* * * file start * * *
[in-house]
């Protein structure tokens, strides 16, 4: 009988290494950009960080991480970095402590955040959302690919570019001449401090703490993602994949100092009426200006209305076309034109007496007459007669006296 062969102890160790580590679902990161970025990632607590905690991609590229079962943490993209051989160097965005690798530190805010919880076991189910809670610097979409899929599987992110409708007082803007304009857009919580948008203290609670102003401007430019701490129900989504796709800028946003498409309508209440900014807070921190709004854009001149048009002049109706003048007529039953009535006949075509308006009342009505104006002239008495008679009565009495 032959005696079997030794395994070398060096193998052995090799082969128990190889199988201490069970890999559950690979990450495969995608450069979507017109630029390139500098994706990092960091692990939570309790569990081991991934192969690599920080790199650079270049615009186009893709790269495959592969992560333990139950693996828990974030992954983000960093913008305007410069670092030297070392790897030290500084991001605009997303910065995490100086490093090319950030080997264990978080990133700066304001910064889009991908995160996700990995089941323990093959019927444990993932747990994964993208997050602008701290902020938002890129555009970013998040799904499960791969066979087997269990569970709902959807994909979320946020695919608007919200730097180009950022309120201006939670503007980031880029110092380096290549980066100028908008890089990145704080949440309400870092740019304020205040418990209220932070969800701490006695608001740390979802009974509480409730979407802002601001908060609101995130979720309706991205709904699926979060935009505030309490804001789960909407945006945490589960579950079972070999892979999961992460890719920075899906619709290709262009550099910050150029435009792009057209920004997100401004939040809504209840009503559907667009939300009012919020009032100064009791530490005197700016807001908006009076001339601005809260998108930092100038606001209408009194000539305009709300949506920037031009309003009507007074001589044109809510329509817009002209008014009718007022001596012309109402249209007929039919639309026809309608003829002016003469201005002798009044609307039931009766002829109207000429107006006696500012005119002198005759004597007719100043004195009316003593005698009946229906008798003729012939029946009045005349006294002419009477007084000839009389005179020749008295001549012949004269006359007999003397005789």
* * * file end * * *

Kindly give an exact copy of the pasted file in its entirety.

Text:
[in-house]
């Protein structure tokens, strides 16, 4: 009988290494950009960080991480970095402590955040959302690919570019001449401090703490993602994949100092009426200006209305076309034109007496007459007669006296 062969102890160790580590679902990161970025990632607590905690991609590229079962943490993209051989160097965005690798530190805010919880076991189910809670610097979409899929599987992110409708007082803007304009857009919580948008203290609670102003401007430019701490129900989504796709800028946003498409309508209440900014807070921190709004854009001149048009002049109706003048007529039953009535006949075509308006009342009505104006002239008495008679009565009495 032959005696079997030794395994070398060096193998052995090799082969128990190889199988201490069970890999559950690979990450495969995608450069979507017109630029390139500098994706990092960091692990939570309790569990081991991934192969690599920080790199650079270049615009186009893709790269495959592969992560333990139950693996828990974030992954983000960093913008305007410069670092030297070392790897030290500084991001605009997303910065995490100086490093090319950030080997264990978080990133700066304001910064889009991908995160996700990995089941323990093959019927444990993932747990994964993208997050602008701290902020938002890129555009970013998040799904499960791969066979087997269990569970709902959807994909979320946020695919608007919200730097180009950022309120201006939670503007980031880029110092380096290549980066100028908008890089990145704080949440309400870092740019304020205040418990209220932070969800701490006695608001740390979802009974509480409730979407802002601001908060609101995130979720309706991205709904699926979060935009505030309490804001789960909407945006945490589960579950079972070999892979999961992460890719920075899906619709290709262009550099910050150029435009792009057209920004997100401004939040809504209840009503559907667009939300009012919020009032100064009791530490005197700016807001908006009076001339601005809260998108930092100038606001209408009194000539305009709300949506920037031009309003009507007074001589044109809510329509817009002209008014009718007022001596012309109402249209007929039919639309026809309608003829002016003469201005002798009044609307039931009766002829109207000429107006006696500012005119002198005759004597007719100043004195009316003593005698009946229906008798003729012939029946009045005349006294002419009477007084000839009389005179020749008295001549012949004269006359007999003397005789």